Last week’s (20 July) hearing on the VA’s increasingly wobbly EHR transition from VistA to Cerner showcased Oracle’s executive vice president for industries Mike Sicilia. His testimony to the Senate Committee on Veterans’ Affairs had a heaping helping of ‘the new sheriff has arrived in Dodge City’. As of six weeks ago, after the Transformational Big Vision kvelling faded, Cerner’s painful stumbles became Oracle’s VA Migraine [TTA 21 July, 21 June]. Cerner is now part of the Oracle Global Health business unit that falls under him.
First, the pledge made in his statement: “Unlike Cerner alone, Oracle brings an order of magnitude more engineering resources and scale to this formidable challenge.” After outlining the work that Oracle has done for CDC and NIH on Covid-19, he testified:
You should consider that in effect the VA, the Department of Defense (DoD) and the Coast Guard obtained a new, vastly more resourced technology partner overnight to augment Cerner. We also strongly believe in this mission and consider it not only a contractual obligation but a moral one to improve healthcare for our nation’s veterans and their caregivers. We intend to exceed expectations.
Of the list of 36 issues detailed by the committee to VA Deputy Secretary Remy, Sicilia condensed them into three main areas: performance, design, and functionality. The concrete moves are:
- Oracle will move the implementation to the cloud and rewrite Cerner’s pharmacy module, completing both tasks within 6-9 months
- They have set up a ‘war room’ consisting of Oracle’s top talent of senior engineers and developers, working on the entire DoD/VA EHR systems as priority #1, with the first order of work a top-to-bottom analysis. While integrating with the Cerner team, the statement makes it clear that Oracle “brings an order of magnitude larger engineering team than Cerner”.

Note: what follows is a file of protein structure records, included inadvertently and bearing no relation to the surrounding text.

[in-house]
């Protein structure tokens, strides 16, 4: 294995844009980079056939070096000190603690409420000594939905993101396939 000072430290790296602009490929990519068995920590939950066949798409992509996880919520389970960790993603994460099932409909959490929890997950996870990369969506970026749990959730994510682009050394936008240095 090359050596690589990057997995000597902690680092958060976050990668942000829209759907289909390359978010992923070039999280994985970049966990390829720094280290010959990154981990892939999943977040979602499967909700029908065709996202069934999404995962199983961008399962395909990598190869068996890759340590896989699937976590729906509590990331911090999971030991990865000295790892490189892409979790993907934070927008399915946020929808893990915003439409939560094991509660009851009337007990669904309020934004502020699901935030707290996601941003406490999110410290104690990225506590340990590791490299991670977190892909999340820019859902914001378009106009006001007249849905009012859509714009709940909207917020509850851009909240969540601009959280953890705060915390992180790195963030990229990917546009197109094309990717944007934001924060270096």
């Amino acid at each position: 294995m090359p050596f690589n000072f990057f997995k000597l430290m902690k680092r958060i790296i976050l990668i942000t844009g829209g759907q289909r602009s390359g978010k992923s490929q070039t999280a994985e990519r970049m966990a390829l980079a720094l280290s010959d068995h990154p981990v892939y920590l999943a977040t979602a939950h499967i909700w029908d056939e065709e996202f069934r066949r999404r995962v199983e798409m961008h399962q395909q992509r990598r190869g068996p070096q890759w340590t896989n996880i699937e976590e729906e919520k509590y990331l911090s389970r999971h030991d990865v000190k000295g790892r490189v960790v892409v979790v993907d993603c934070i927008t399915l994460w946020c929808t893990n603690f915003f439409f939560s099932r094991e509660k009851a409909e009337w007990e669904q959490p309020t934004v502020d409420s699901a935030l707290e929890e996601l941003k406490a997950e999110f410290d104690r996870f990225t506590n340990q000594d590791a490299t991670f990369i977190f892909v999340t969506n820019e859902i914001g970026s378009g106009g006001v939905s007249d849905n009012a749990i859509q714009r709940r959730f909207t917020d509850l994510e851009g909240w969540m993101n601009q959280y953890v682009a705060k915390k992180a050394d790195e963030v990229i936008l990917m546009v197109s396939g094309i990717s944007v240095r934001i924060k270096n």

- The Cerner EHR system is currently running on a dated architecture with technology that is in some cases two decades old and thus will be moved within 6-9 months to Oracle’s Generation 2 cloud. (That must be reassuring to thousands of hospitals and practices!)
- Shortly after the closing, Oracle fixed a database bug that caused 13 of the last 15 outages, and as of last week there were no further outages.
- Testifying on the status of the “unknown queue”, he stated it was designed to account for human error rather than to mitigate it, so it will be redesigned–it will be automated more on the front end and on the back end will have a better process.
- Oracle will “start over” with the Cerner pharmacy module, rebuilding it as a showcase of a cloud-optimized web application.
VA’s EHR leaders also testified at the Senate hearing. Terry Adirim, Executive Director of the Electronic Health Record Modernization Integration Office at the VA, confirmed that unsurprisingly, Cerner’s next rollouts scheduled for the Boise VA Medical Center and other centers have been postponed indefinitely due to multiple ongoing system stability issues: change control and testing; challenges with increased capacity; basic functionality; its resilience design, and its response in last resort disaster situations. These specific issues overlapped but were more specific than those covered in Sicilia’s statement, which focused on the actions that Oracle would take.
Adirim and Kurt DelBene, the VA’s CIO, were roasted by the senators as painting a “very rosy picture”. The OIG report itemized at least 60 recommendations before going further. Adirim, to his credit, noted that DoD had similar stability issues in its system which was a warning, but the VA’s system is far more complex and care oriented than DoD which presumably exacerbated those issues. FedScoop and especially HISTalk’s Monday Morning Update 7/25/22